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Testimonial

I really appreciate your marketing scales database online. It is an important resource for both our students and our researchers as well. Since my copies of the original books are slowly disintegrating due to the intensive use, I am happy that you are making them available in this way. It is very helpful in the search for viable constructs on which to do sound scientific research.
Dr. Ingmar Leijen
Vrije Universiteit University, Amsterdam

information

The scale has three, seven-point items that measure how well a shopper believes that he/she was better informed than others for a particular purchase due to materials read as well as engaging in other research activities.

Three items are employed to measure how skilled a consumer believes him/herself to be in finding information, especially with respect to products.

Three, four-point Likert-type sentences measure how much a person believes, in general, that advertising is believable and a good source of information.

Four, seven-point Likert-type items measure the extent to which a person believes that one’s credit card app safely stores and uploads information.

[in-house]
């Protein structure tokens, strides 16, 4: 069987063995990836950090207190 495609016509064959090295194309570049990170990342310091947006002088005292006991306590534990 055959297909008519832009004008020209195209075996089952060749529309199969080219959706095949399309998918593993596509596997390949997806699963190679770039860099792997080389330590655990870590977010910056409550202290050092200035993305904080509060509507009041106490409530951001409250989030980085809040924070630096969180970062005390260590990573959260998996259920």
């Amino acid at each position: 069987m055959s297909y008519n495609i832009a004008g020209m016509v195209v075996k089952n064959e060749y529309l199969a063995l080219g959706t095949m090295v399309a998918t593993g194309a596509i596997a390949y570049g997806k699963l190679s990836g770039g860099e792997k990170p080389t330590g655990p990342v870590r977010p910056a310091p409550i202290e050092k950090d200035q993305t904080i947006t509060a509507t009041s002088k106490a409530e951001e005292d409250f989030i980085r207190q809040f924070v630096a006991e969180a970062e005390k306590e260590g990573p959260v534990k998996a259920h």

Six items are used to measure the belief that a particular salesperson engaged in questioning and answering in an attempt to convince one that he/she (the consumer) would benefit from a suggested product solution.

How much a person believes that a particular recommendation provided important and helpful information is measured with three, seven-point Likert-type items.  Since the recommendation is not identified in the items themselves, the scale appears to be suitable for a wide variety of situations.

The scale has three, seven-point items that measure how much a person believes the review of an experience written by someone else is specific in its details rather than general.

Three, ten-point items measure how much a consumer wants more detailed information about something because of the information’s usefulness.

Three, seven-point Likert-type items are used to measure how much a person believes it is okay to give misleading or incomplete personal information to a company and that he/she is likely to do it.

With four, seven-point Likert-type items, the scale measures how much a person has confidence in the reliability with which a company handles the customer data in its possession.